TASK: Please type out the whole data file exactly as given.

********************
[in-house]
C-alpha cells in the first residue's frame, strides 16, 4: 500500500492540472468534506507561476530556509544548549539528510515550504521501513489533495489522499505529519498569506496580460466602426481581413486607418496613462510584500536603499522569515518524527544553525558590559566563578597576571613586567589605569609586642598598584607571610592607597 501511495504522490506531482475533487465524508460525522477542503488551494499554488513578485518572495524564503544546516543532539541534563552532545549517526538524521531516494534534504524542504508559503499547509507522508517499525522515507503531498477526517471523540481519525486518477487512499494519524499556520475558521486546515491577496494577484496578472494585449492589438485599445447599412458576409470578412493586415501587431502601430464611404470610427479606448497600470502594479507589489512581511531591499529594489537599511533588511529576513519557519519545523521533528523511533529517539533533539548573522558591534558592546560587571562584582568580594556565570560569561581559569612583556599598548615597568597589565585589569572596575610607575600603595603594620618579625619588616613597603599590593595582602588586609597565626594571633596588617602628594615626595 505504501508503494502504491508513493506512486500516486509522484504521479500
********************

[in-house]
C-alpha cells in the first residue's frame, strides 16, 4: 500500500492540472468534506507561476530556509544548549539528510515550504521501513489533495489522499505529519498569506496580460466602426481581413486607418496613462510584500536603499522569515518524527544553525558590559566563578597576571613586567589605569609586642598598584607571610592607597 501511495504522490506531482475533487465524508460525522477542503488551494499554488513578485518572495524564503544546516543532539541534563552532545549517526538524521531516494534534504524542504508559503499547509507522508517499525522515507503531498477526517471523540481519525486518477487512499494519524499556520475558521486546515491577496494577484496578472494585449492589438485599445447599412458576409470578412493586415501587431502601430464611404470610427479606448497600470502594479507589489512581511531591499529594489537599511533588511529576513519557519519545523521533528523511533529517539533533539548573522558591534558592546560587571562584582568580594556565570560569561581559569612583556599598548615597568597589565585589569572596575610607575600603595603594620618579625619588616613597603599590593595582602588586609597565626594571633596588617602628594615626595 505504501508503494502504491508513493506512486500516486509522484504521479500